The Impact of the COVID-19 Pandemic on Clinical Laboratory Professionals

By the bioMérieux Connection editors

This week is Medical Laboratory Professionals Week, which aims to honor and celebrate the members of the healthcare community whose work is vital, but often goes unseen. Clinical laboratory professionals were referred to as the “invisible workforce” in a December 2020 New York Times article.

“Doctors and nurses are very visible, but we work behind the scenes,” Marissa Larson, a medical laboratory scientist supervisor at the University of Kansas Health System told the Times.

The “behind-the-scenes” work that Larson is referring to includes preparing, running, processing, and reporting over 13 billion lab tests each year, which drive two-thirds of medical decisions. Without lab professionals, diagnostics, and tests, doctors would essentially be flying blind when it comes to diagnosing and treating patients.

“We’re accustomed to holding things up in the background. We enjoy doing it because we know we’re helping people,” said Natalie Williams-Bouyer, the director of the division of clinical microbiology at the University of Texas Medical Branch in Galveston.

But, what happens when the desire to help save lives encroaches on your personal life? This work-life-balance struggle is something that many laboratory professionals have endured over the past year as the world tackles the COVID-19 pandemic.

The Pandemic Is Exacerbating an Already-Existing Issue

It is estimated that there are only 337,800 active medical laboratory professionals in the United States, serving a population of just over 330 million people. If you think that this doesn’t sound like enough lab professionals, you’d be correct—the demand for these professionals is expected to grow by 25,000 between 2019 and 2029.

What this means is that there is a lot of work to go around, and not enough skilled, educated people to get the job done. A survey conducted in late 2018 and published in the American Journal of Clinical Pathology found that although medical lab professionals found their work rewarding and meaningful, the quantity of workload and understaffing were the main contributing factors to job stress, burnout, and work-life balance issues. Overall, 85% of survey respondents reported having felt burnout in some point in their career as a laboratory professional. 

This survey was undertaken two years beforethe pandemic, which has only exacerbated workload. Clinical laboratory professionals have had to adapt to an unprecedented number of COVID-19 tests, while still maintaining their regular workflows, because other infectious diseases and conditions remain prevalent.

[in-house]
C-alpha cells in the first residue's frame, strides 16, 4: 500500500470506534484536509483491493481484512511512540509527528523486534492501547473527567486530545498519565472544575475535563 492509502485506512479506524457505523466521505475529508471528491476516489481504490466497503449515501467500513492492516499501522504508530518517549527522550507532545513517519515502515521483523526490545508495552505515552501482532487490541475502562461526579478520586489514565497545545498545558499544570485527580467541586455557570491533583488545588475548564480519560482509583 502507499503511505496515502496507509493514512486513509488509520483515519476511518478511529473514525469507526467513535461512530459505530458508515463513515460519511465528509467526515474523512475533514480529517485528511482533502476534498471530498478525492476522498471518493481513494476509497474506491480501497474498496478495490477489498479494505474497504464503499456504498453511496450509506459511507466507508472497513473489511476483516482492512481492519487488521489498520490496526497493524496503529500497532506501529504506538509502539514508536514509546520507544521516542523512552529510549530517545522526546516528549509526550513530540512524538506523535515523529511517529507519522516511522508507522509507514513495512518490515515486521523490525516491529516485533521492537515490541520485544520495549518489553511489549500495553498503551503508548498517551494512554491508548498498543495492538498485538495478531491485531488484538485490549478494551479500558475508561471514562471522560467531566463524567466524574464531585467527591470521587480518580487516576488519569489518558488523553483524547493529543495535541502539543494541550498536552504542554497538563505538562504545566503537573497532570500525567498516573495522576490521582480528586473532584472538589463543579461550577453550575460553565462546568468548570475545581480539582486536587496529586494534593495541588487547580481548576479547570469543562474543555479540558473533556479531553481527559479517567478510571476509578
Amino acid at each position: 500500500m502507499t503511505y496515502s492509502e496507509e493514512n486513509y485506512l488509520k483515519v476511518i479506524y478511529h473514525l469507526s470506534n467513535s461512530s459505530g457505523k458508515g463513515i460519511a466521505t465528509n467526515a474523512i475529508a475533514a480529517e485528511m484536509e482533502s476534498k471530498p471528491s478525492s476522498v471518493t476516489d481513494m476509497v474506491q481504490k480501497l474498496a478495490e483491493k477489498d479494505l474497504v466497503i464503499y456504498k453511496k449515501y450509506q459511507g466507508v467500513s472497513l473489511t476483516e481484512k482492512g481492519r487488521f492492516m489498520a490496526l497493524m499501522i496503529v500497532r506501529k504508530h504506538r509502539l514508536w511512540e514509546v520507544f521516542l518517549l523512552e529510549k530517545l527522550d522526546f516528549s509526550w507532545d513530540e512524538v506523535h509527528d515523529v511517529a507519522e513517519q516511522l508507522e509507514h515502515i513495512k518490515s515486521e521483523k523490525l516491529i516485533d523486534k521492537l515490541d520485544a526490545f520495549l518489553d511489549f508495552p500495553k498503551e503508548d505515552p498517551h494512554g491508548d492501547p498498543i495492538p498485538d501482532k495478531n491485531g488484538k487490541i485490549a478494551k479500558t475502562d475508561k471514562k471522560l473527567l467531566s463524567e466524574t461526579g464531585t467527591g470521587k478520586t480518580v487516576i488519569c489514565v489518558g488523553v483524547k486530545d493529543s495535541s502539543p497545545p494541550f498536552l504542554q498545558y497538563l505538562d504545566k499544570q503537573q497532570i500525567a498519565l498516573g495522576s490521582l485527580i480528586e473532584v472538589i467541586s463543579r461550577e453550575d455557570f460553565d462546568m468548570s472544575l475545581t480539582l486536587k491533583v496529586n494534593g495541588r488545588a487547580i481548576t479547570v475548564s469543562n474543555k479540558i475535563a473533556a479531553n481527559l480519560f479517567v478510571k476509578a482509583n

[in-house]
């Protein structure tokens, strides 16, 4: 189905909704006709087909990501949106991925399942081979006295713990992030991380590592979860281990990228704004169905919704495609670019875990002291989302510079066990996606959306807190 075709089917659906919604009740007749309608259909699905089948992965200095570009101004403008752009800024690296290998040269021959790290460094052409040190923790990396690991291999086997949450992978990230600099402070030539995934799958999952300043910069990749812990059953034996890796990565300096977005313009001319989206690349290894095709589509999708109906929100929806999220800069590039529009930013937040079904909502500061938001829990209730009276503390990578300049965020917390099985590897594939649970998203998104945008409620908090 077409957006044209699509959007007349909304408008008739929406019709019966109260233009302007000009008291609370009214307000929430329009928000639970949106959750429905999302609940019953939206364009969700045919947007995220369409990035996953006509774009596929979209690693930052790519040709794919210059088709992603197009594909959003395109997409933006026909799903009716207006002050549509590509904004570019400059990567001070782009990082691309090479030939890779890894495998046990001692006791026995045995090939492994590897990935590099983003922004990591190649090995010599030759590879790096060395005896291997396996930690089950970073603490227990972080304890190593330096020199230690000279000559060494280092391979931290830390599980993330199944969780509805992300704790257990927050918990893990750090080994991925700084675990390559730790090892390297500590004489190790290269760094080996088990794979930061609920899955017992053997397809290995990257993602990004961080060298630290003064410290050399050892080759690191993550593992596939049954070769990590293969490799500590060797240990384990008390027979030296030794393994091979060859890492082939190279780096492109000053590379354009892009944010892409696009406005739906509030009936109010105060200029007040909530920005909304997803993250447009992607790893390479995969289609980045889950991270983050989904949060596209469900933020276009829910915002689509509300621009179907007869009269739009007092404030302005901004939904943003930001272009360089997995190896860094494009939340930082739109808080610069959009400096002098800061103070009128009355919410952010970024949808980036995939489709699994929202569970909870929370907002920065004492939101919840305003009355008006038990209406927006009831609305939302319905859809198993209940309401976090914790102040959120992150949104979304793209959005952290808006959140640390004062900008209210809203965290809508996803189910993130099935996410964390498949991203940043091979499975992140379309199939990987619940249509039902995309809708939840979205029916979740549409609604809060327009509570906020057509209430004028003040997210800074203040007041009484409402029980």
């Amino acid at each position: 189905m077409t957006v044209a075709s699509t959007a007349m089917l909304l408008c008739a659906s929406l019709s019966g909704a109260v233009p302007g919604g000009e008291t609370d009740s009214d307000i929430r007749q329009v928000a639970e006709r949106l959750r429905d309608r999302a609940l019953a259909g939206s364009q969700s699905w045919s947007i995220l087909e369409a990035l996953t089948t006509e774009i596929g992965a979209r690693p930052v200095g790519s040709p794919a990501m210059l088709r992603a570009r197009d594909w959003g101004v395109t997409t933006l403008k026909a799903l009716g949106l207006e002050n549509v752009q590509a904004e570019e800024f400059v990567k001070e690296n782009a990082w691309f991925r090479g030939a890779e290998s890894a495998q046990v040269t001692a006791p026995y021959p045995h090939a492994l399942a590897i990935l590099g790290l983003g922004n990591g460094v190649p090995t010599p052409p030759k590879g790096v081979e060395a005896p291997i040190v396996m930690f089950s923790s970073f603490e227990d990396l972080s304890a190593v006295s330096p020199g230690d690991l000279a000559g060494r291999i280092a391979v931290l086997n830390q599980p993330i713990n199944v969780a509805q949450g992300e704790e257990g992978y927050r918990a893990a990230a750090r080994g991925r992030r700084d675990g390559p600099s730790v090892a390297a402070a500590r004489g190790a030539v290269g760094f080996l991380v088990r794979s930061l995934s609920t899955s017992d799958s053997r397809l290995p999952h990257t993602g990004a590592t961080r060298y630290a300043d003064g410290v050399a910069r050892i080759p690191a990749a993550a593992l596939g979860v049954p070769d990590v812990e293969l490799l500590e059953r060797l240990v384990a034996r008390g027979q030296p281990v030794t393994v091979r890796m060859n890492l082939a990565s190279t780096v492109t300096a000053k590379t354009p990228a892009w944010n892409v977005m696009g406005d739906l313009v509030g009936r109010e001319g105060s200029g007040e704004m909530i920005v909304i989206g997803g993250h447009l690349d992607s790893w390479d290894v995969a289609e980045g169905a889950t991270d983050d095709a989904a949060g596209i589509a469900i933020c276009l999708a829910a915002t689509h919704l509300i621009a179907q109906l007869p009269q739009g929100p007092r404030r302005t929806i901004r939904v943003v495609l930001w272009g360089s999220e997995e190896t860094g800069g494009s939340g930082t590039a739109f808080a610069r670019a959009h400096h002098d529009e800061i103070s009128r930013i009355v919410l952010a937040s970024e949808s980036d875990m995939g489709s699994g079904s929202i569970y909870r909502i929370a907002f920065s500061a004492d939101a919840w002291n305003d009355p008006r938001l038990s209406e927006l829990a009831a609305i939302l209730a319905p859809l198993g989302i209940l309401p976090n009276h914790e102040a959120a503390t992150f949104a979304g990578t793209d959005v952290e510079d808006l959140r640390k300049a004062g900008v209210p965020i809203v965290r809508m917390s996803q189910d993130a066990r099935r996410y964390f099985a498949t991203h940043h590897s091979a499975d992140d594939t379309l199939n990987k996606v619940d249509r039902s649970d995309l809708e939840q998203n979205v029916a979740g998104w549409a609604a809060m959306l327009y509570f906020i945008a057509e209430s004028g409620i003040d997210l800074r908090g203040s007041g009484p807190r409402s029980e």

“There is always more work to be done than the hours to do it in,” Dr. April Abbott, director of microbiology at Deaconess Hospital in Evansville, Indiana told the Times. “There is always this undercurrent of, it’s never good enough. It’s devastating. We’re working as hard as we can.”

The Critical Need for Medical Laboratory Professionals

While the demand for technologists and other lab professionals has increased in recent years, especially since March 2020, the number of training programs that build lab skills has dropped. Training programs available in the U.S. decreased 7% since 2000, and in some states, there are no programs at all. Unfortunately, the pandemic has contributed even further to the lack of growth in the field. 

“When the pandemic hit, medical laboratory science programs for MLSs and MLTs (medical lab scientists and medical lab technicians) faced a number of difficulties,” said Patricia A. Tanabe, executive director of the American Society of Clinical Pathology (ASCP) Board of Certification. “Many of the students were not able to complete their clinical rotations within hospital laboratories and were unable to utilize student laboratories on campus as all classes had to switch to distance learning. In addition, universities and colleges are unable to do the ‘live’ recruitment they normally do to recruit students into the program or their college.”

To help combat the low number of clinical lab professionals, organizations such as The American Society for Clinical Laboratory Science (ASCLS) are calling for expansion of the Title VII health professions program, which provides education and training opportunities in high-demand disciplines, to include medical laboratory science. The ASCLS also engages in community outreach and partners with school STEM programs to improve the visibility of the profession.

Support Medical Laboratory Professionals Week

While the pandemic has led to burnout for many lab professionals and potentially contributed to even more shortages, Tanabe hopes it has brought awareness to the role of the laboratory and may create more interest in the profession in the long-term. One main takeaway from the last year is that clinical lab professionals need our support and appreciation now more than ever.

To show our gratitude for clinical laboratory professionals, bioMérieux is offering a complimentary live webinar (April 22) and numerous on-demand webinars on a variety of topics. Many states require laboratory professionals to acquire a specific amount of Continuing Education credits each year—there is an opportunity for P.A.C.E.® credits after watching each webinar! Click here to access the webinars.

Opinions expressed in this article are not necessarily those of bioMérieux, Inc.

One Reply to “The Impact of the COVID-19 Pandemic on Clinical Laboratory Professionals”

  1. The problem is that there’s not enough training facilities like school where my daughter went. She finished the 4 year course but the does not provide training should she stocked on just doing a regular microbiology work than being a Clinical laboratory scientist.

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